For example, replacing deployed airbags alone can cost thousands of dollars. Then the vehicle should be checked for damage to the frame or unibody structure. After those issues are handled, there's still the issue of replacement body panels and repainting, as well as replacing glass and headlight/taillight assemblies. Some modern LED or HID headlights can run thousands of dollars for a single unit.
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One of the most overlooked areas for repair is a car's suspension. Suspension components take a lot of abuse in normal driving. It gets worse if there are plenty of potholes and speed bumps in your area. If the vehicle has shimmies and shakes, or if it likes to pull to one side when you release the steering wheel, chances are good that a suspension repair is needed.
On top of that, normal wear means that a suspension refresh is often needed by the time a vehicle reaches 100,000 miles. The soft rubber bushings that hold the wheels in alignment while minimizing road vibrations can become brittle or just disintegrate over time. McPherson struts and shock absorbers also lose their effectiveness. By the time you add up the parts cost and a fresh alignment, and maybe replacing a bent wheel, a suspension job can be as expensive as any repair.
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Many modern vehicles are turbocharged to create more power. Owners may not know that a turbocharger can spin up to 100,000 rpm to create air pressure in the intake. Turbos typically share the engine's oiling system, and oil flow is critical to keep that turbo bearing from overheating. Just as the engine can be damaged by low oil pressure, so can the turbo.
Another problem can arise if non-synthetic motor oil is used with a turbo engine. Traditional oils can leave deposits in the high-heat environment inside a turbocharger, eventually blocking oil flow. Depending on how it fails, a broken turbo can mean replacing the intercooler and parts of the air intake system as well as just the turbo itself. That can lead to a large bill.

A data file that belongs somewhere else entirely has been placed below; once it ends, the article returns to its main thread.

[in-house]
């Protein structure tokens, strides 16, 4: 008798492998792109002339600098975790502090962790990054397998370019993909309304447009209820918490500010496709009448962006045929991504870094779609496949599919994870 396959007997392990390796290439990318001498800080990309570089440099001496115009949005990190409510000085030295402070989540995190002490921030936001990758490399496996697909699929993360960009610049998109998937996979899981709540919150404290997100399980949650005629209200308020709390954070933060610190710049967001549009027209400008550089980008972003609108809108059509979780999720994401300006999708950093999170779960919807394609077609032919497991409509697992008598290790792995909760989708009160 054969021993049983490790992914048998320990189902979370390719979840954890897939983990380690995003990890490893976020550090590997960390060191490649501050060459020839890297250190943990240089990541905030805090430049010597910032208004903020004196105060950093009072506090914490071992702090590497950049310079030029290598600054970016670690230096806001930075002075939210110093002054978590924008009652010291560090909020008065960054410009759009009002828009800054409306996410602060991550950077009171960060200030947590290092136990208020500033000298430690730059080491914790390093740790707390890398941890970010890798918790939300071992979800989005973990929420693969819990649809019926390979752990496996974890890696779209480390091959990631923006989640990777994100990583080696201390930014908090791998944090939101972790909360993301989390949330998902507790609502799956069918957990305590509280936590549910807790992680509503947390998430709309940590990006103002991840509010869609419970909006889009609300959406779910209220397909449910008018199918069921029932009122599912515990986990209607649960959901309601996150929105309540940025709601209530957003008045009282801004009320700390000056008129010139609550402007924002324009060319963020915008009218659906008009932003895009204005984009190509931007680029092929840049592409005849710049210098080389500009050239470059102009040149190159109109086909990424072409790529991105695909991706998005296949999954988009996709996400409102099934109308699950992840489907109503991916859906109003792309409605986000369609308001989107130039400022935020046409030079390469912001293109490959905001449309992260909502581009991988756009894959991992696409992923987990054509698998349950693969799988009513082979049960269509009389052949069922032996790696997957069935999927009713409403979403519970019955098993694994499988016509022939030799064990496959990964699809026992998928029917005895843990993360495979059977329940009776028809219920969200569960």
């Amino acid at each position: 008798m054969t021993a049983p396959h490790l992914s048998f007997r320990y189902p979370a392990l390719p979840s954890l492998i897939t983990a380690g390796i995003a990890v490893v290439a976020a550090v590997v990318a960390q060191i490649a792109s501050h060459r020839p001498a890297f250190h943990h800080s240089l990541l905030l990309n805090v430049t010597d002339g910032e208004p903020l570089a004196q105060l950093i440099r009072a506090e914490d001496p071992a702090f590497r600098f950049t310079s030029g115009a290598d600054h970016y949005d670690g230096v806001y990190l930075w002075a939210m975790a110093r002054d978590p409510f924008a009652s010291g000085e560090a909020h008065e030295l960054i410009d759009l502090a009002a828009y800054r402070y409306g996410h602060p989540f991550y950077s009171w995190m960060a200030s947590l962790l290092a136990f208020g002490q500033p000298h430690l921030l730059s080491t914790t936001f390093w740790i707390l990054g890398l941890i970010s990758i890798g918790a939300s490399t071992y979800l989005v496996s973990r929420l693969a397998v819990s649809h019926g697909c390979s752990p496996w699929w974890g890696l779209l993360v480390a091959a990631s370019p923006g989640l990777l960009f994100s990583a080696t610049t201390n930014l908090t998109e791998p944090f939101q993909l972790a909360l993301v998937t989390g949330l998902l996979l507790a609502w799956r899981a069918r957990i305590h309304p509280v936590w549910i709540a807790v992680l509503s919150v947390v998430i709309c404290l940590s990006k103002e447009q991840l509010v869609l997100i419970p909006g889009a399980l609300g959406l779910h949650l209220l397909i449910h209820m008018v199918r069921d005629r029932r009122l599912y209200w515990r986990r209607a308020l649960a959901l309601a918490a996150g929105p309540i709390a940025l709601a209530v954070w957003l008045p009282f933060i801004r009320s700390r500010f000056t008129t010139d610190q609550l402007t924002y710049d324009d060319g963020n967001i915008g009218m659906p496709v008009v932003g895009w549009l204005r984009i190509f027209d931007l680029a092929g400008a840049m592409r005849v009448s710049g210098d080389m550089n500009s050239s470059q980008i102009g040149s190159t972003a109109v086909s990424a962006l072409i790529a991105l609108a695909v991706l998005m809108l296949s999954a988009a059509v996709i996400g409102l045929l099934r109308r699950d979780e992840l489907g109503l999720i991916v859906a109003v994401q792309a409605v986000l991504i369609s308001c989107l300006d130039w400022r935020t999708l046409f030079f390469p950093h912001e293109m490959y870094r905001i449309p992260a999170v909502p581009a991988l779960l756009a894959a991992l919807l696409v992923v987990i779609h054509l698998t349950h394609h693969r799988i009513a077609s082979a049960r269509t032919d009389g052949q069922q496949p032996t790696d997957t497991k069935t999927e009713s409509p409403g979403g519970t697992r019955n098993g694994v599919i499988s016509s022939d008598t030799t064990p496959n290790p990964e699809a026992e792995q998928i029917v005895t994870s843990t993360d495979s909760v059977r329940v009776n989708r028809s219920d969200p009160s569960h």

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One set of problems that may defy repair at any cost is water damage. After a major flood, the market will be full of used cars that have been cleaned up but may have lingering damage.
Exposure to water causes electrical components to short out and corrode. If you think about it, a car that has flooded is a lot like dropping your mobile phone into a sink full of water. You may get it working again, but it's never quite the same afterward. Always check a used car for water damage. Otherwise, you might spend a small fortune chasing electrical problems that come and go.
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The catalytic converter is an important emissions-control device. For the most part, drivers take these for granted because they don't require any maintenance. But a clogged catalyst simultaneously robs your vehicle of performance while increasing harmful pollution. Replacing a damaged catalyst can easily run over $1,000.
Catalysts are designed to last hundreds of thousands of miles. If a vehicle is burning oil, or lead-based additives have been placed in the gasoline, the resulting impurities in the exhaust stream get trapped in the catalyst and prevent it from functioning. When a catalyst is ruined, there's no repair possible; you just have to buy a new one.
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Finally, a vehicle's air conditioning system can lead to expensive repairs. The air conditioner is a closed system, and any cracks or leaks will cause the coolant to evaporate into the atmosphere. The system also requires a compressor that is generally driven by a serpentine belt on the engine.
A vehicle's air conditioner does more than keep you cool in summer. It also helps keep the vehicle defrosted and the windows clear in winter. It's tempting to put off repairs, thinking that the air conditioner is a luxury, but in fact it's part of a necessary safety system keeping the windows clear. Be sure to service the air conditioning and keep that system in good condition to avoid expensive repair bills.